Gluten-free claims (GFC) on food labels are becoming popular despite the fact that 1% and 6% of the population have celiac disorder or gluten sensitivity, respectively. A previous Canadian study found that GFC were displayed on 8% of food labels; however, certain food categories (e.g., snacks, meat products) were among the ones carrying most GFC. This study aimed to assess trends in the use of GFC on Canadian food labels in top food categories carrying GFC from 2013 to 2017 and to determine the nutritional quality between products with and without GFC.
This study was a repeated cross-sectional analysis of the University of Toronto Food Label Information Program 2013–2017. GFC were identified by systematically reviewing the photographs of food labels (n = 9,179) in seven food categories previously identified as carrying larger proportions of GFC: 1) desserts; 2) desserts toppings and fillings; 3) meat products; 4) nuts and seeds; 5) sauces and dips; 6) snacks; and 7) soups. GFC were coded as present, if a gluten-free declaration or symbol was made on package, otherwise products were coded as claim absent. Proportions of products displaying GFC were calculated overall and by food category. Mean contents of saturated fat (g per 100g/ml), sodium (mg per 100g/ml) and sugar (g per 100g/ml) were calculated for products with and without GFC. Chi-square and Mann-Whitney-Wilcoxon tested differences in proportions and mean contents of those nutrients between years.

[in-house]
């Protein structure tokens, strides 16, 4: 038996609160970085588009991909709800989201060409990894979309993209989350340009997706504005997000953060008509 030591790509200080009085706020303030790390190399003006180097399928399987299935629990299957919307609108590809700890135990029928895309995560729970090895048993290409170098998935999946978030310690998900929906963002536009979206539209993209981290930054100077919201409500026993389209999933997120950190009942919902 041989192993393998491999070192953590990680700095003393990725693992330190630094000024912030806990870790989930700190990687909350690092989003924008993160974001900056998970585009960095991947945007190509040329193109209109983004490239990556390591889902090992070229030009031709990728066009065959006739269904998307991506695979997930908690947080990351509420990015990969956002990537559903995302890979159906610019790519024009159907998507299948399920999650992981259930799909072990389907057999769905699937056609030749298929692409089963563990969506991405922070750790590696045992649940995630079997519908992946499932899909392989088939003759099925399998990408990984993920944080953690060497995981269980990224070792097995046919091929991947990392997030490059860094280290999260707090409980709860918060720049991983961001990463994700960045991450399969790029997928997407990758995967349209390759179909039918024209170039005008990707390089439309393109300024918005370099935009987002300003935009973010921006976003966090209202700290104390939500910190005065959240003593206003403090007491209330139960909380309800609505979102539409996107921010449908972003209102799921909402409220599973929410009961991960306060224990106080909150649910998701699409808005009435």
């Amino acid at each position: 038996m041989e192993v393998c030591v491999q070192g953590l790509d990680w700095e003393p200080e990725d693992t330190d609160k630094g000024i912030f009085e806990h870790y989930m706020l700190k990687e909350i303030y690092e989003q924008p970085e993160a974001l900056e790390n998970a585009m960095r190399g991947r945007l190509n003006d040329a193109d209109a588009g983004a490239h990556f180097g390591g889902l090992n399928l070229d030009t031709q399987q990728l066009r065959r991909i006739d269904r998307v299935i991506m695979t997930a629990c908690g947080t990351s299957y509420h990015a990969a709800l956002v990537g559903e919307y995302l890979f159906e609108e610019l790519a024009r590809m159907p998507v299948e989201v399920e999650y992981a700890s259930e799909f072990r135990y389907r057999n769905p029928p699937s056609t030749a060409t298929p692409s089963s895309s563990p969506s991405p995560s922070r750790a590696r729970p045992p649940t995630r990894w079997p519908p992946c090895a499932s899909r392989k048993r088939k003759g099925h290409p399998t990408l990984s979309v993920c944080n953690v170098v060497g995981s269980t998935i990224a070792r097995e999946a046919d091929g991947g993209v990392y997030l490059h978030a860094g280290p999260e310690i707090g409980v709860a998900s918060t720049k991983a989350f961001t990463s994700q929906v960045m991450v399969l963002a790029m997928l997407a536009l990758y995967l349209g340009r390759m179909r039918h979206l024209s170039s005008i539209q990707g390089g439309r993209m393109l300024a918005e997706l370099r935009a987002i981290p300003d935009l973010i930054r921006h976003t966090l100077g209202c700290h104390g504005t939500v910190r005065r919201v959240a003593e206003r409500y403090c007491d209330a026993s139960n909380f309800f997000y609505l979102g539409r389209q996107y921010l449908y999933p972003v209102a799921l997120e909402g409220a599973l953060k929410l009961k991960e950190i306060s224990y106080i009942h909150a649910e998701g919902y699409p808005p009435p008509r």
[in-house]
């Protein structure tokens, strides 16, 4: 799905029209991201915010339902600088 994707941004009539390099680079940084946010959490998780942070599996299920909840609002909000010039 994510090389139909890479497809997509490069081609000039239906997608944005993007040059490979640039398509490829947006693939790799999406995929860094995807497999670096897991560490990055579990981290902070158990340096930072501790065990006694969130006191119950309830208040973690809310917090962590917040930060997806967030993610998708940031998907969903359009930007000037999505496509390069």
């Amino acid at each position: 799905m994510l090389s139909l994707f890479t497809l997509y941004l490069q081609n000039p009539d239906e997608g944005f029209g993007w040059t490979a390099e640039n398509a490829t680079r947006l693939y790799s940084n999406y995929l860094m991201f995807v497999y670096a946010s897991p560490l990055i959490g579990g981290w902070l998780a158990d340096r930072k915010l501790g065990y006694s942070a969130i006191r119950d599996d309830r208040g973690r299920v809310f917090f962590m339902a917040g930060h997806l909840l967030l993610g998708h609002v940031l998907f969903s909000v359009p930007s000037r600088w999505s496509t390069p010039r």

Results showed that among these categories, GFC have significantly increased from 11% in 2013 to 23% in 2017 (p < 0.001). At a category level, snacks had the greatest increase of GFC as their prevalence doubled (15% to 33%, p < 0.001), followed by nuts and seeds (12% to 27%, p < 0.001) and meat products (15% to 28%, p < 0.001), respectively for 2013 and 2017. The proportion of GFC in dessert toppings and fillings remained constant (16% in 2013 and 14% in 2017, p = 0.74). When the nutritional composition was examined, results were mixed: in dessert toppings and filling, meat products and, nuts and seeds, products with GFC had higher contents of saturated fat, sodium and sugar in comparison to their counterpart without claims, whereas the opposite was true for foods within desserts, sauces and dips, snacks, and soups categories (p < 0.001 for all nutrients, except for saturated fat in nuts and seeds). In conclusion, prevalence of GFC has doubled in the Canadian food supply; such claims are not indicative of better nutritional composition.